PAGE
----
New York City has applied to the federal government for a second disaster relief morgue that is expected to be placed in Queens, a city official confirmed to CNN.

The exact location isn’t known yet and it’s not known when the city’s application will be accepted, the official added.

The Federal Emergency Management Agency (FEMA) previously said it received a request from New York and other states for assistance with mortuary operations. Hawaii and North Carolina have made similar requests.

On Monday, FEMA confirmed they have received a request from New York City for 250 ambulances and assistance from the Disaster Mortuary Operational Rescue Team (DMORT) for 85 refrigerated storage units and mortuary affairs teams.

Two experts from the DMORT have been deployed to New York City to “to serve as consultants for mortuary affairs and to help identify federal support needed in the area,” FEMA said.

CNN has reached out to FEMA for further comment.

CNN's Priscilla Alvarez contributed to this alert

4:49 p.m. ET, March 30, 2020

Ford will produce 50,000 ventilators

From CNN's Vanessa Yurkevich and Peter Valdes-Dapena

A Model A-E ventilator, left, and a simple test lung. 
A Model A-E ventilator, left, and a simple test lung.  Ford Motor Company

Ford will produce 50,000 ventilators in Michigan over the next 100 days, the company announced today. 

This is the second ventilator partnership the automaker will produce with GE. Production is expected to start the week of April 20 at a Ford plant in Ypsilanti, Michigan, with the capacity to produce 30,000 ventilators per month if needed. 

This new initiative is in addition to the program by Ford and GE Healthcare to increase production of existing GE Healthcare ventilators, which they announced last week. The ventilators will be produced by 500 paid volunteer UAW employees over three shifts.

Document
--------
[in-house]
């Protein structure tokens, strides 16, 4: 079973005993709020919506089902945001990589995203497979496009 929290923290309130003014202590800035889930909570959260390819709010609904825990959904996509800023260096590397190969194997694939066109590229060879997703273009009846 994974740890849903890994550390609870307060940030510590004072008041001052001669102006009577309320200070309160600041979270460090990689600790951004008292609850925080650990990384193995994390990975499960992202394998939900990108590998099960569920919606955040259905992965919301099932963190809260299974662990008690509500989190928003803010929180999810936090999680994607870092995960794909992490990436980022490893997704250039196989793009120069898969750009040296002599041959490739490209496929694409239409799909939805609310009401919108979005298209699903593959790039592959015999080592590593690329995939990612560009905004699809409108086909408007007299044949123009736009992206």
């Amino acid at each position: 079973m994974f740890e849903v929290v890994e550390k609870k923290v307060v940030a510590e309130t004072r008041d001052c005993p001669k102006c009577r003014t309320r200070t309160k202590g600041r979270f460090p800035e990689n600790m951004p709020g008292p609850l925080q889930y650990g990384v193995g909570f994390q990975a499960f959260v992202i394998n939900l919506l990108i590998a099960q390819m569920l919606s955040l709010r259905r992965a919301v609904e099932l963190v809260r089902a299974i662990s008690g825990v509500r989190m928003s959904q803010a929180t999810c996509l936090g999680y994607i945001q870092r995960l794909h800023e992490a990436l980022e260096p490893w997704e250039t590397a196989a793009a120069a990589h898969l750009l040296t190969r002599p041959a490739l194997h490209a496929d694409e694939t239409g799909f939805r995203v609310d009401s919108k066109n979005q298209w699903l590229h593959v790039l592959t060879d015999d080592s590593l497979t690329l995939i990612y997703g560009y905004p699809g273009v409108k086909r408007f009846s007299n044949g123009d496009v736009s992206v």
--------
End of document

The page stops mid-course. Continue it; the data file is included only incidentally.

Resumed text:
“The Ford and GE Healthcare teams, working creatively and tirelessly, have found a way to produce this vitally needed ventilator quickly and in meaningful numbers,” said Jim Hackett, Ford’s CEO. “By producing this ventilator in Michigan, in strong partnership with the UAW, we can help health care workers save lives, and that’s our No. 1 priority.”
4:53 p.m. ET, March 30, 2020

About 15 tons of medical supplies arrive in Spain from China

From CNN's Mia Alberti in Lisbon

An A400 Spanish military plane arrived on Monday at the Zaragoza airport carrying about 15 tons of medical supplies from China, Defense Minister Margarita Robles announced at a news conference.

Part of the supplies will go to the Spanish autonomous island regions. 

Robles said the supplies are "essential" to Spain's fight against Covid-19.

She also announced "a battalion of engineers" will build another makeshift hospital in the indoor running track of Sabadel in Madrid, and plans for another center in Barcelona are being discussed.